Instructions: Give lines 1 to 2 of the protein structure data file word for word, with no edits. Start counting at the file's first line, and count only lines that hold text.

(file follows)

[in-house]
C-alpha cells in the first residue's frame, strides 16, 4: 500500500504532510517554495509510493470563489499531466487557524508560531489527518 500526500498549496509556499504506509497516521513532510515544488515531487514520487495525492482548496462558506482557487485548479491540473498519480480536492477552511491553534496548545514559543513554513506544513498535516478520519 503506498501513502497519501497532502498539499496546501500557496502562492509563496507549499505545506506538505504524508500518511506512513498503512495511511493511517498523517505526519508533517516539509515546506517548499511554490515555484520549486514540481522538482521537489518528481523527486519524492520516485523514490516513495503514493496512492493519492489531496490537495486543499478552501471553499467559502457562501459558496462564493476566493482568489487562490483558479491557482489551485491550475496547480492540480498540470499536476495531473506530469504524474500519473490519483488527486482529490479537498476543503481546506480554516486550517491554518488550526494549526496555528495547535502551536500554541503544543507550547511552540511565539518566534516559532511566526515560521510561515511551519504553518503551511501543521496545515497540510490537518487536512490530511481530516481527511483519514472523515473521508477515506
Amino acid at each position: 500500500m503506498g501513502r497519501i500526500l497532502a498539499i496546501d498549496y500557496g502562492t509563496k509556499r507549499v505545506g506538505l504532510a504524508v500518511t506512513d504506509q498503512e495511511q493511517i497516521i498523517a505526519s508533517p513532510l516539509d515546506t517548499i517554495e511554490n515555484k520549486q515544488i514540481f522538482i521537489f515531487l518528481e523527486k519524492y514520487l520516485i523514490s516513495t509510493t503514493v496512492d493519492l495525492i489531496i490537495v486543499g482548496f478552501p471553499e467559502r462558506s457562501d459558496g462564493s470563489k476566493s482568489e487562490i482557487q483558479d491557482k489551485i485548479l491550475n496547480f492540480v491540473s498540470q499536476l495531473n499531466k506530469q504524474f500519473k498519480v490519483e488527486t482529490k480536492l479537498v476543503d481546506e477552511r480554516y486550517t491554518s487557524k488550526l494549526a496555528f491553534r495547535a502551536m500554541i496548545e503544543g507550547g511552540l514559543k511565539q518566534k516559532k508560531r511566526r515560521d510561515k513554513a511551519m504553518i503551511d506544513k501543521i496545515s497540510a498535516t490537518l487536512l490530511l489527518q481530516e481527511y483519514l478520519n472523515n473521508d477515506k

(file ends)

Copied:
[in-house]
C-alpha cells in the first residue's frame, strides 16, 4: 500500500504532510517554495509510493470563489499531466487557524508560531489527518 500526500498549496509556499504506509497516521513532510515544488515531487514520487495525492482548496462558506482557487485548479491540473498519480480536492477552511491553534496548545514559543513554513506544513498535516478520519 503506498501513502497519501497532502498539499496546501500557496502562492509563496507549499505545506506538505504524508500518511506512513498503512495511511493511517498523517505526519508533517516539509515546506517548499511554490515555484520549486514540481522538482521537489518528481523527486519524492520516485523514490516513495503514493496512492493519492489531496490537495486543499478552501471553499467559502457562501459558496462564493476566493482568489487562490483558479491557482489551485491550475496547480492540480498540470499536476495531473506530469504524474500519473490519483488527486482529490479537498476543503481546506480554516486550517491554518488550526494549526496555528495547535502551536500554541503544543507550547511552540511565539518566534516559532511566526515560521510561515511551519504553518503551511501543521496545515497540510490537518487536512490530511481530516481527511483519514472523515473521508477515506